Uropygial gland size and composition varies according to experimentally modified microbiome in Great tits
1 Laboratoire Évolution et Diversité Biologique (EDB), UMR 5174 Centre National de la Recherche Scientifique (CNRS), Ecole Nationale de Formation Agronomique (ENFA) – Université Paul Sabatier, 118 Route de Narbonne, 31062 Toulouse, France
2 Now at Station d’Ecologie Expérimentale du CNRS à Moulis, USR2936, 09200 Saint-Girons, France
3 Laboratoire Ecologie et Evolution, UMR 7625, UPMC CNRS ENS, Université Pierre et Marie Curie, 78 quai St Bernard, 75252 Paris, France
BMC Evolutionary Biology 2014, 14:134 doi:10.1186/1471-2148-14-134Published: 17 June 2014
Parasites exert important selective pressures on host life history traits. In birds, feathers are inhabited by numerous microorganisms, some of them being able to degrade feathers or lead to infections. Preening feathers with secretions of the uropygial gland has been found to act as an antimicrobial defence mechanism, expected to regulate feather microbial communities and thus limit feather abrasion and infections. Here, we used an experimental approach to test whether Great tits (Parus major) modify their investment in the uropygial gland in response to differences in environmental microorganisms.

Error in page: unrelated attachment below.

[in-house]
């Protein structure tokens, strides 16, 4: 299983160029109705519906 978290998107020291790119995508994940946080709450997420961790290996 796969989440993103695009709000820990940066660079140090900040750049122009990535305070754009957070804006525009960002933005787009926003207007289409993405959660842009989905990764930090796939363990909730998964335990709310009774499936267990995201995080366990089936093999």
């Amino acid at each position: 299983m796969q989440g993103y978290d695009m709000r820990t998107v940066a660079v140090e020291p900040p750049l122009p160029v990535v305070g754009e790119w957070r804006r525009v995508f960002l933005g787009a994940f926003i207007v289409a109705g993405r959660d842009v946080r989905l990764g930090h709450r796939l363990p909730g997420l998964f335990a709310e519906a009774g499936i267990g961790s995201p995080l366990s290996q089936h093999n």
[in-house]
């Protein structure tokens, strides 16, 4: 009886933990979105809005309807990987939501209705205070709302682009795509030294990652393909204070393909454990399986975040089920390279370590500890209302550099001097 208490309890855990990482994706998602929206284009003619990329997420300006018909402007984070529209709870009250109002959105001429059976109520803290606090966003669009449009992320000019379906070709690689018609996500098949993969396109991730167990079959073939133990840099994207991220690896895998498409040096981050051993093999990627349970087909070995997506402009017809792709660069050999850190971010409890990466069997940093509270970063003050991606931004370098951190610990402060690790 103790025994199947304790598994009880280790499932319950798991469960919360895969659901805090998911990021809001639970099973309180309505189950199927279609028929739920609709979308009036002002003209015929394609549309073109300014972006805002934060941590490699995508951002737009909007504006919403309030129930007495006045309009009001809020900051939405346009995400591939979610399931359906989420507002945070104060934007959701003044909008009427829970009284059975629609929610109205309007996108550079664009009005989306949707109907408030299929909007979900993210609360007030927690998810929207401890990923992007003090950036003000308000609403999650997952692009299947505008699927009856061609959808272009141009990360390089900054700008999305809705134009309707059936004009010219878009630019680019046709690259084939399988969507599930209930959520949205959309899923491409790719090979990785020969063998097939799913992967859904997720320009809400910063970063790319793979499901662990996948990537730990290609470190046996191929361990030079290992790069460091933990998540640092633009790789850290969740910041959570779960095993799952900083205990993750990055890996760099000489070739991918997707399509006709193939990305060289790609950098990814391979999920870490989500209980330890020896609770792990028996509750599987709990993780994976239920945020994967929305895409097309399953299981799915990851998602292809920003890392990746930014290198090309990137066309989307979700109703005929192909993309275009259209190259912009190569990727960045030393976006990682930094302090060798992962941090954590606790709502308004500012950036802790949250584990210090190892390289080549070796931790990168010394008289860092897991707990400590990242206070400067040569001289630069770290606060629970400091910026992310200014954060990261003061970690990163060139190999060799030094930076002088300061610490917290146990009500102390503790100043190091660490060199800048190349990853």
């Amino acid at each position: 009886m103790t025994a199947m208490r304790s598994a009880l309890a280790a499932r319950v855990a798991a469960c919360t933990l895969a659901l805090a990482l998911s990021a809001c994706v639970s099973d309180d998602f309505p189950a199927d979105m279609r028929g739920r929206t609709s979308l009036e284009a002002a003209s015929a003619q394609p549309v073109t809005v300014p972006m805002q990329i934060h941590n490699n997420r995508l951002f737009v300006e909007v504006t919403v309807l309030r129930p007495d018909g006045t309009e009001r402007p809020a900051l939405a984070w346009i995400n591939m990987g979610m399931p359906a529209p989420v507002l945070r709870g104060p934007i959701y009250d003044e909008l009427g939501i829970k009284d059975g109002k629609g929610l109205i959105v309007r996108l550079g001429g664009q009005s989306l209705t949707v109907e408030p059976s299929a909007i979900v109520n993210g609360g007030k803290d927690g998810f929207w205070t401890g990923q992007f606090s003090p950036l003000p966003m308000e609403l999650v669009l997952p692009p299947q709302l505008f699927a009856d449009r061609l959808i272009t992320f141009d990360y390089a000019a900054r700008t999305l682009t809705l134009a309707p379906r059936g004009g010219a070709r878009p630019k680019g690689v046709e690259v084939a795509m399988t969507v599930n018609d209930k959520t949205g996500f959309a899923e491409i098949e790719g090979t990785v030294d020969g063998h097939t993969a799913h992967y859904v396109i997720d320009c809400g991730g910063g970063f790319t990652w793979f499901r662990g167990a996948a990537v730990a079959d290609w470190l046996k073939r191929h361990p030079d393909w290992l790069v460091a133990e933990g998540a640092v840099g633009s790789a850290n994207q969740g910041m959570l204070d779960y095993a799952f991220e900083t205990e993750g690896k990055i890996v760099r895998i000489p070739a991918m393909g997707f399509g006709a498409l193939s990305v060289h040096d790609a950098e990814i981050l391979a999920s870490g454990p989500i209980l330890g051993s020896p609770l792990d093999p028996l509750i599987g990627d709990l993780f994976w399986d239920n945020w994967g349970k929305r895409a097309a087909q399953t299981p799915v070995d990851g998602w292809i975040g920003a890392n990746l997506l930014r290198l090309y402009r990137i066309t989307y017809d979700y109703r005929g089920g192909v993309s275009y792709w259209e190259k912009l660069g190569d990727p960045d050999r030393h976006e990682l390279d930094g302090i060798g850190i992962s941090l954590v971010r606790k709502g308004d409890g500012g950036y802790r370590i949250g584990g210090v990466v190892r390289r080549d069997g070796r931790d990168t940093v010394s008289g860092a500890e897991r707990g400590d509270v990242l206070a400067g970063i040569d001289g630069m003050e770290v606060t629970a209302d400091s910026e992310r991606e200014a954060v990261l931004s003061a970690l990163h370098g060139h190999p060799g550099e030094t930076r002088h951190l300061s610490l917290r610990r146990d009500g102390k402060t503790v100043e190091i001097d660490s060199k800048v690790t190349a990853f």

We found that males, but not females, modified the size of their gland when exposed to higher bacterial densities on feathers. We also identified 16 wax esters in the uropygial gland secretions. The relative abundance of some of these esters changed in males and females, while the relative abundance of others changed only in females when exposed to greater bacterial loads on feathers.
Birds live in a bacterial world composed of commensal and pathogenic microorganisms. This study provides the first experimental evidence for modifications of investment in the defensive trait that is the uropygial gland in response to environmental microorganisms in a wild bird.